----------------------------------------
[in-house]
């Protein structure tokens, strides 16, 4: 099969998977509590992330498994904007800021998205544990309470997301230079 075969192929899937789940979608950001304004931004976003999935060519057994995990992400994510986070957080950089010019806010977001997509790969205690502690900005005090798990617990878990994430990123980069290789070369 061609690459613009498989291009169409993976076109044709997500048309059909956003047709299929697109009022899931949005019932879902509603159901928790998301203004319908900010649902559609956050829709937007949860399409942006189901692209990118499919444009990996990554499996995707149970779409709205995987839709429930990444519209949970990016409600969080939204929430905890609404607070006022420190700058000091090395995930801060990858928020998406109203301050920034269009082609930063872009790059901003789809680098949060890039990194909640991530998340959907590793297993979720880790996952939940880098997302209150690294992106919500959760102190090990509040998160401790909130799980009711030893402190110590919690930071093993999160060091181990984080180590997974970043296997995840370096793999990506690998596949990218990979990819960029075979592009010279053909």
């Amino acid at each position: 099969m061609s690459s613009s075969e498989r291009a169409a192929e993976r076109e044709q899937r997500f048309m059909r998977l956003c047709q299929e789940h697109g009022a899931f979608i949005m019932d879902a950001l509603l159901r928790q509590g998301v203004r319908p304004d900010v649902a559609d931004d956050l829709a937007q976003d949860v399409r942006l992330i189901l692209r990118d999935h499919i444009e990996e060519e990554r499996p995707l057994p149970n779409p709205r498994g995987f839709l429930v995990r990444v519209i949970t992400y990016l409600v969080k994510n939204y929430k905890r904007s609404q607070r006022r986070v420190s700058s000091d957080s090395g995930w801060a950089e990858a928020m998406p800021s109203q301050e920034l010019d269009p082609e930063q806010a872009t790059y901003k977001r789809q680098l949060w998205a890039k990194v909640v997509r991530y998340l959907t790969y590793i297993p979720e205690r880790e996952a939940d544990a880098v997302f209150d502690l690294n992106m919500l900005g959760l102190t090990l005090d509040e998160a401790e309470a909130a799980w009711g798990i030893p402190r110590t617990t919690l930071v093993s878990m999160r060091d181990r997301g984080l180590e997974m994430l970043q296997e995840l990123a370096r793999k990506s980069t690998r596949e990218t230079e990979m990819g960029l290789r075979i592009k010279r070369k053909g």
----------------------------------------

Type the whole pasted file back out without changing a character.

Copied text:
[in-house]
């Protein structure tokens, strides 16, 4: 099969998977509590992330498994904007800021998205544990309470997301230079 075969192929899937789940979608950001304004931004976003999935060519057994995990992400994510986070957080950089010019806010977001997509790969205690502690900005005090798990617990878990994430990123980069290789070369 061609690459613009498989291009169409993976076109044709997500048309059909956003047709299929697109009022899931949005019932879902509603159901928790998301203004319908900010649902559609956050829709937007949860399409942006189901692209990118499919444009990996990554499996995707149970779409709205995987839709429930990444519209949970990016409600969080939204929430905890609404607070006022420190700058000091090395995930801060990858928020998406109203301050920034269009082609930063872009790059901003789809680098949060890039990194909640991530998340959907590793297993979720880790996952939940880098997302209150690294992106919500959760102190090990509040998160401790909130799980009711030893402190110590919690930071093993999160060091181990984080180590997974970043296997995840370096793999990506690998596949990218990979990819960029075979592009010279053909």
């Amino acid at each position: 099969m061609s690459s613009s075969e498989r291009a169409a192929e993976r076109e044709q899937r997500f048309m059909r998977l956003c047709q299929e789940h697109g009022a899931f979608i949005m019932d879902a950001l509603l159901r928790q509590g998301v203004r319908p304004d900010v649902a559609d931004d956050l829709a937007q976003d949860v399409r942006l992330i189901l692209r990118d999935h499919i444009e990996e060519e990554r499996p995707l057994p149970n779409p709205r498994g995987f839709l429930v995990r990444v519209i949970t992400y990016l409600v969080k994510n939204y929430k905890r904007s609404q607070r006022r986070v420190s700058s000091d957080s090395g995930w801060a950089e990858a928020m998406p800021s109203q301050e920034l010019d269009p082609e930063q806010a872009t790059y901003k977001r789809q680098l949060w998205a890039k990194v909640v997509r991530y998340l959907t790969y590793i297993p979720e205690r880790e996952a939940d544990a880098v997302f209150d502690l690294n992106m919500l900005g959760l102190t090990l005090d509040e998160a401790e309470a909130a799980w009711g798990i030893p402190r110590t617990t919690l930071v093993s878990m999160r060091d181990r997301g984080l180590e997974m994430l970043q296997e995840l990123a370096r793999k990506s980069t690998r596949e990218t230079e990979m990819g960029l290789r075979i592009k010279r070369k053909g």